I probably haven’t thought about what it means to star, but certainly in terms of playing Natasha and the prep, I’ve spent a lot of time with the creators and Nicole Kassell, the executive director, just to really get into the Natasha’s background and what had led her to the point where we meet her. I had a lot to root myself in. They also let me have a lot of say in the construction of Natasha’s flat. I need to see how it’s built, and choose the wallpaper, and what books I think are on the shelf. We made Natasha playlists, that sort of thing.

Are there aspects of Natasha’s ambivalence toward motherhood that you are dealing with?

I could understand why Natasha is emotionally and mentally where she was, and there are some similarities. Natasha and I are the same age, I have no children, I do not wish to have children. I could see how she felt when her friends made choices that would affect her life. I don’t feel that way. If my friends and relatives I love have children, I understand it’s my duty to meet them if I want to have a relationship with them, you know. But I could understand Natasha.

Are you excited for your friends who have kids to see the show and what their take on it might be?

Yes, one hundred percent! I’m at an age where a lot of my friends were really lucky to have kids if they waited. And for some reason, four of my best friends are now pregnant with their second child or have just given birth. I think it will be a journey.

What do you think The baby could say about caregiving or motherhood?

I trust that the public will get out of it what they need and what they want from it. But being part of the show, I thought it was about abandonment and how sometimes if you don’t fix things that happen in childhood, they can really affect your adulthood.

Are you a fan of horror and thrillers?

I’m a big fan of horror, and I always have been. Even last night after my performance I watched candy man and don’t breathe† But there are always movies I don’t want to fuck with! I saw, which I was not aware of, that there was a… Nightmare in Elm Street that came out in 2010. I was like, I really can’t give a fuck about that. Nothing touched me more than Nightmare in Elm Streetbecause it is [about] your dreams. My favorite horror movie of all time is the French movie High voltage† The soundtrack and acting are great, and there’s some strange entanglement going on too. The gore is the chef’s kiss, with a great French twist at the end. It’s really satisfying, I recommend it.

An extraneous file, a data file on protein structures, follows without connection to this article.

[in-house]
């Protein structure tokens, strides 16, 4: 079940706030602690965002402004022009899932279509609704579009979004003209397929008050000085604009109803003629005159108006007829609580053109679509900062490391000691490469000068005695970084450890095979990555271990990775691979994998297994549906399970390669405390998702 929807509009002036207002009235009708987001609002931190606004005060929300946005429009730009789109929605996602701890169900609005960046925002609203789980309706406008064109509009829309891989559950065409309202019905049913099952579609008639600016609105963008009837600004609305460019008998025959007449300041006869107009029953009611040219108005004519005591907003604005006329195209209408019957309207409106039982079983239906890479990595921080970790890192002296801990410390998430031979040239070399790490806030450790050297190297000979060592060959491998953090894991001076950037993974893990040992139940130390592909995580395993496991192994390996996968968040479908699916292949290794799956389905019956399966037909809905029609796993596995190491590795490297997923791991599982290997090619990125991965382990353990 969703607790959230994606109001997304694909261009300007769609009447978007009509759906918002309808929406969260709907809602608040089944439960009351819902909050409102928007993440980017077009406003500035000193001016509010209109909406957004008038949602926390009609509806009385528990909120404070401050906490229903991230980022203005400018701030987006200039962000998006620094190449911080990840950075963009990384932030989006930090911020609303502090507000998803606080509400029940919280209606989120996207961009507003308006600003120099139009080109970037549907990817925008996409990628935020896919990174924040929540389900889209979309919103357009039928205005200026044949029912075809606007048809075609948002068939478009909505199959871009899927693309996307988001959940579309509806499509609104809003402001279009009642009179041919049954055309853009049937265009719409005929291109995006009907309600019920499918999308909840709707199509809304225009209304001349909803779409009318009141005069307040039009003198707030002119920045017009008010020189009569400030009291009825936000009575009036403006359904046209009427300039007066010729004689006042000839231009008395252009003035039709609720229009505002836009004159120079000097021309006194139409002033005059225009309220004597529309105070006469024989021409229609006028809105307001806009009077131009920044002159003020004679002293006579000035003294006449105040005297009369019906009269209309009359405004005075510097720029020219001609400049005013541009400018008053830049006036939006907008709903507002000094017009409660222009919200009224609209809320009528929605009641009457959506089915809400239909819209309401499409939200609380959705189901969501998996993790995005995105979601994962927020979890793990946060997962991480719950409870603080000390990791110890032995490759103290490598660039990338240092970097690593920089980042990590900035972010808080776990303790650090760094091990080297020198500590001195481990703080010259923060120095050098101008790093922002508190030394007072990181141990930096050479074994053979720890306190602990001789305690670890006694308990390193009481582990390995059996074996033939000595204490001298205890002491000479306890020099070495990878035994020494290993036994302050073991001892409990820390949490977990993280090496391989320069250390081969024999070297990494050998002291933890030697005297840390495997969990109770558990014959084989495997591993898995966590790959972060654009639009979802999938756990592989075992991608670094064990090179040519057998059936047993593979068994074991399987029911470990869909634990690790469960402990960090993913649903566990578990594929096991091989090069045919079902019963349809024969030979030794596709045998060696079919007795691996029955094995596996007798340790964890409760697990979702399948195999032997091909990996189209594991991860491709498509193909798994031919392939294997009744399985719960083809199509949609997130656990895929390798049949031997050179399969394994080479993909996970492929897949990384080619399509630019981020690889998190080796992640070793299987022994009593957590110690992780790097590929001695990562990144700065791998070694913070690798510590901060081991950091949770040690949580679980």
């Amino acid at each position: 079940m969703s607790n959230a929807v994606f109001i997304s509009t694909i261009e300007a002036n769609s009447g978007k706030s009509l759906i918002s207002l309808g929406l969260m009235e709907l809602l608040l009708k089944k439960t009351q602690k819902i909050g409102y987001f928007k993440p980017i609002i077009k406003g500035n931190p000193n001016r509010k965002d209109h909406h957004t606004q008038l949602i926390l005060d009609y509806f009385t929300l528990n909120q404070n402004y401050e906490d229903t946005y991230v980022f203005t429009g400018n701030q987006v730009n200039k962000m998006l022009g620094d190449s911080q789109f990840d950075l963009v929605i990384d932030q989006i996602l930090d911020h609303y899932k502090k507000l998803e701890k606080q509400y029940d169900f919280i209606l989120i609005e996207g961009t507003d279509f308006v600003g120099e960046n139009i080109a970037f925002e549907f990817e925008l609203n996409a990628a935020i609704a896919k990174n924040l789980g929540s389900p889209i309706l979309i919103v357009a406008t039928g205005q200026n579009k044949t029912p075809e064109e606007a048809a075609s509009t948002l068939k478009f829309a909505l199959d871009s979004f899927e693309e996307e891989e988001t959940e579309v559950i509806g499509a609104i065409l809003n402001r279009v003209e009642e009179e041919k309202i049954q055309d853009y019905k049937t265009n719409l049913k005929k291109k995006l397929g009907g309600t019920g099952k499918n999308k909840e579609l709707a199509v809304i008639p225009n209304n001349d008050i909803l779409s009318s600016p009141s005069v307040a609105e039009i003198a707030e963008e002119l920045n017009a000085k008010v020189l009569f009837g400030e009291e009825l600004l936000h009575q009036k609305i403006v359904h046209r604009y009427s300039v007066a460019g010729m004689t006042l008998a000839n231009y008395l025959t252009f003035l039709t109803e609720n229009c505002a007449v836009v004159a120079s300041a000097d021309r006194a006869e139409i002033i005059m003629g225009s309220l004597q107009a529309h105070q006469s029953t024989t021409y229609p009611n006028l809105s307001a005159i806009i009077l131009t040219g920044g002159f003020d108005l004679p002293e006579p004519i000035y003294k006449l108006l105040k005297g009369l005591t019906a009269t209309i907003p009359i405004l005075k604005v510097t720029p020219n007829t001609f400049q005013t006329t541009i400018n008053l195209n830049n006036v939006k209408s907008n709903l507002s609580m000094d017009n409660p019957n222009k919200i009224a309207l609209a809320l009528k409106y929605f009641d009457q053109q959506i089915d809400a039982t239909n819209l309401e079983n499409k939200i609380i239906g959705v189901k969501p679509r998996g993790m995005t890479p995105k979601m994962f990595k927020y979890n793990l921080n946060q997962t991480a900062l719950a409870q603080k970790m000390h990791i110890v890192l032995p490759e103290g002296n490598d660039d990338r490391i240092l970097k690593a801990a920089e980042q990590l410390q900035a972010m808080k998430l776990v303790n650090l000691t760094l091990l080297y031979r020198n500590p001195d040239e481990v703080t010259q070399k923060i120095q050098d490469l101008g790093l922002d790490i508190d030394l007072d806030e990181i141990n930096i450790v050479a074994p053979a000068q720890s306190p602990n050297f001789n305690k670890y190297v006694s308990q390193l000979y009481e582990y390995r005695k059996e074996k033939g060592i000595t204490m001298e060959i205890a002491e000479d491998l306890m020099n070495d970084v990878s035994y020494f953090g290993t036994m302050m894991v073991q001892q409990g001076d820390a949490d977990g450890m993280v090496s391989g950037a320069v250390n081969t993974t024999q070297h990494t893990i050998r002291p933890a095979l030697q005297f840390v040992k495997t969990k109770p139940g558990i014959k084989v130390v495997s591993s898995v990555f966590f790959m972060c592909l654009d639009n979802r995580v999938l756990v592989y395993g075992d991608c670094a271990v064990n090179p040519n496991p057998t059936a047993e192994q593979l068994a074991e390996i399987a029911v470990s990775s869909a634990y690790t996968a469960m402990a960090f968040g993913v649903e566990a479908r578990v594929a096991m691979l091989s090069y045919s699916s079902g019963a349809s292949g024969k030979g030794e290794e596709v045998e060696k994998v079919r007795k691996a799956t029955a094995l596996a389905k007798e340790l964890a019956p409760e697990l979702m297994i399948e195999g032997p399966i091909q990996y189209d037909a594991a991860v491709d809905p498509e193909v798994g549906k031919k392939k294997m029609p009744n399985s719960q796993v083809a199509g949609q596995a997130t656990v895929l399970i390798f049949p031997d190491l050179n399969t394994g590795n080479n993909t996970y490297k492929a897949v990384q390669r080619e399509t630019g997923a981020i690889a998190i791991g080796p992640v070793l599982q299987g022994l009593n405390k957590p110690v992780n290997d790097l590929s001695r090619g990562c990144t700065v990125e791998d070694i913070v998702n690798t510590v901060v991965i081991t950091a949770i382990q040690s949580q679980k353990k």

Did you enjoy acting in a horror series?

It was an absolute treat. If you’re a real horror fan, you’ll have to be okay with watching horror movies mostly on your own, because most people don’t like watching horror. So to be part of a whole crew and a team that made the genre was great. I loved being able to do a lot of jump scares, which Natasha does in this show.

When the opportunity opens up for The baby to go beyond the first season, is that something you would be interested in? And what’s next for you?

It’s a limited series so I have to accept the title that it is. But in terms of what I’m going to do next, I’m writing and developing a show – fingers crossed. I do stand-up comedy because now we get to go out in front of a live audience, which is so much fun, especially after filming. Being on stage in front of a live audience and getting instant feedback is really fun.

What have you been watching on TV lately that you enjoy?

i’m in the middle Sell ​​sunset† That has made me want to watch shows that are complete escapism about absolutely nothing. I wish I could say something more eloquent to you in this interview that would make me look like an intellectual type, but the truth is I look Sell ​​sunset, and I love it. It’s so bad and so good. The innocent escapism of it all, while what’s happening in the news is so heavy, we’ve all been in lockdown for years right now and we’re all just starting to get social again. When it’s done, I’m like, what have I learned? Nothing. There’s something very reassuring about that. [Laughs]†